When Jennifer Fox was 14, she wrote a story for her school English class called “The Tale” about “two very special people I’ve come to love dearly… I’m lucky enough to be able to share in their love”. Those two people were Fox’s female riding teacher and her male running coach. Together, they befriended and groomed the pre-pubescent Jenny, who "lost her virginity" (as she saw it then) to the coach at 13, before she even had her first period.
Such was the repressive atmosphere in 1970s American suburbia that Fox – who has now made a fictionalised film, The Tale, about her experience – said nothing to her parents or friends. “I didn’t use the words ‘sexual abuse’ until I was in my forties,” she says, at the launch of her feature at Sundance London. Fox, 58, only began unpacking her suppressed memories when her horrified mother discovered the story in a box of memorabilia. (Fox’s schoolteacher, incidentally, thought it was a great piece of fiction.)
The film stars Laura Dern as Fox and Isabelle Nélisse as her 13-year-old self, with Elizabeth Debicki as Mrs G, the English riding teacher, and Jason Ritter as Bill the running coach. But aside from the stellar acting, what makes this account of being groomed as a child so powerful is its complexity and nuance – that each person, when confronted with the case, has a different version of the truth, including Fox herself. As the opening credits note, “the story you are about to see is true – as far as I know”.
In this season of #MeToo, as many women wonder about, re-live and re-interpret unwanted sexual advances or assaults in the past, The Tale gently amasses evidence until it is enough to convince Fox, an award-winning and exacting documentary maker. “I feel this is the right moment for this film – that we are still fighting on as women, when we hoped the battle would be over.”
After #MeToo, I feel this is the right moment for this film – that we are still fighting on as women, when we hoped the battle would be over
Early on, we see Fox as a tall teenager, confidently entering the stables, ready to tell her own story – Fox’s first recalled image. But that’s a 15-year-old actress. After the director looked at family photo albums, she created something closer to the truth: a tiny, flat-chested, childlike 13-year-old, who is about to be manipulated by the glamorous, smiling adults around her. Various characters break through the fourth wall to speak directly to the camera and question assumptions, just as Fox came to question herself as her investigation grew. Much of the film is based on transcripts of real conversations with all those involved, including Fox’s mother, played by Ellen Burstyn. “She thought watching it would be a lot worse,” says Fox, relieved.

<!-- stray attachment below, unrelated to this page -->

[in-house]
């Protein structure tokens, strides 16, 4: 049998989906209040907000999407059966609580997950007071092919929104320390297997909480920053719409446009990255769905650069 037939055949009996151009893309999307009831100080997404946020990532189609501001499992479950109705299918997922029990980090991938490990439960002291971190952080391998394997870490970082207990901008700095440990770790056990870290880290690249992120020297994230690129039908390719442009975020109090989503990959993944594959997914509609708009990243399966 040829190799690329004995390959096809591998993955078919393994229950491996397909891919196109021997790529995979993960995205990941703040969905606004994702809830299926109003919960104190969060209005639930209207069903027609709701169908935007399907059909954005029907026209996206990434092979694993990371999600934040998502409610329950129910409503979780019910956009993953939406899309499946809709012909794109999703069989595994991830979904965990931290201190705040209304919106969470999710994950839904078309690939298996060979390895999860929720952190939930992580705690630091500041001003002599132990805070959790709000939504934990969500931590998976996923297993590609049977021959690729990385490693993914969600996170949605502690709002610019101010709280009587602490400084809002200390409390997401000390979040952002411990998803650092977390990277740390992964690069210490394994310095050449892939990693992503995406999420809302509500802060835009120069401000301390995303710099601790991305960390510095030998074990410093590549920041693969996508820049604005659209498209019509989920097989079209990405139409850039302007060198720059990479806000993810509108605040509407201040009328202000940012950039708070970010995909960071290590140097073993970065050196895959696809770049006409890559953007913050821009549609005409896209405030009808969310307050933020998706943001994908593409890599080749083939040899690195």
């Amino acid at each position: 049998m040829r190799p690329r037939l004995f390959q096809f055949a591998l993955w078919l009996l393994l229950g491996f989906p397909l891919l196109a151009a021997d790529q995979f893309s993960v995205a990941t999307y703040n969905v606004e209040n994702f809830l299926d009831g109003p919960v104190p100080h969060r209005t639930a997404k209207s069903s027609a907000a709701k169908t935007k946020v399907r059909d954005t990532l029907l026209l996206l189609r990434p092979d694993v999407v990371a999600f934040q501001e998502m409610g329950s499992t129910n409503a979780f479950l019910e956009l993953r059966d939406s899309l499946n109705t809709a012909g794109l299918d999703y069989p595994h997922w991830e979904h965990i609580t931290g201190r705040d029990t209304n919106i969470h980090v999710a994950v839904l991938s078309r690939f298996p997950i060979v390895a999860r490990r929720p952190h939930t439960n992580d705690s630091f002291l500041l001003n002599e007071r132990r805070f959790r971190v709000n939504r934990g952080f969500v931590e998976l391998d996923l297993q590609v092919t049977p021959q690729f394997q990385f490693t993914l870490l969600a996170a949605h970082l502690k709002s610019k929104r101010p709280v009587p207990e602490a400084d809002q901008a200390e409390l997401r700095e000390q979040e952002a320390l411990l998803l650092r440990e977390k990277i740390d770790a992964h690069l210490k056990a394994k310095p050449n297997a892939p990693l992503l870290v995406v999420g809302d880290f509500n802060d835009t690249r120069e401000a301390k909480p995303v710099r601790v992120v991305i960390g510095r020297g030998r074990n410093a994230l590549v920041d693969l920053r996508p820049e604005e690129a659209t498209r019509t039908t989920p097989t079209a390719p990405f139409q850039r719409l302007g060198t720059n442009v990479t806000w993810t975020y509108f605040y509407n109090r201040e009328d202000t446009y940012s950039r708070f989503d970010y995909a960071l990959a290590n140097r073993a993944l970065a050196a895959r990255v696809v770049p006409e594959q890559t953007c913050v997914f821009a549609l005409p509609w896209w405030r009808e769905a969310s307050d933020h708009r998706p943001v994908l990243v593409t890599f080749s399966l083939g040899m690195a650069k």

Although an adult body double is used, and the sexual scenes are shown without detail, the growing intimacy and the very sight of a 13-year-old child and a 40-year-old man together under a blanket made me feel close to having a panic attack in the cinema. I tell Fox this and she says it was quite different for her: “I was obsessed with ways of constructing the film, putting together the strands of the story, making discoveries. It had happened to me and it no longer shocked me.”
The eldest of five, Fox says, “I was the child no one noticed” – except by those predatory adults outside her family. Of course, Fox was improving her running, learning how to show jump, being lavished with attention and seemed happy at summer camp at Mrs G’s stables with other girls. “In that Jewish middle-class community, what happened seemed unimaginable,” says Fox. The situation is, of course, much more ubiquitous than anyone knew – for example, there’s the conviction on 10 counts of USA gymnastics team doctor Larry Nassar, accused by over 250 women of sexual assault.
Films like The Tale, which is told with such intelligence, period detail and wit that it confounds the simplistic newspaper stereotype of such cases, are part of a growing trend. Patrick Melrose, the new television series starring Benedict Cumberbatch and based on the books of Edward St Aubyn, also tackles child abuse and the adult indifference that sometimes enables it.
“When The Tale premiered [at Sundance in America in January], it was the biggest topic of conversation at the festival,” says Fox. Such an accomplished, mature work might usually have won a prize, “but I think some reviewers and maybe even the judges were triggered by the subject matter.” It is almost a miracle that the film explores such disturbing and grey areas, yet ends up being uplifting and cathartic – because Fox is in control of her own story.
The “child no one noticed” became the director of Beirut: The Last Home Movie and, more recently, the 353-minute television documentary Flying: Confessions Of A Free Woman. Fox’s skills of watching, becoming a chameleon and knowing when interviewees are lying or holding back the truth were learnt long ago.
The Tale opened at Sundance London and is on Sky Atlantic on June 5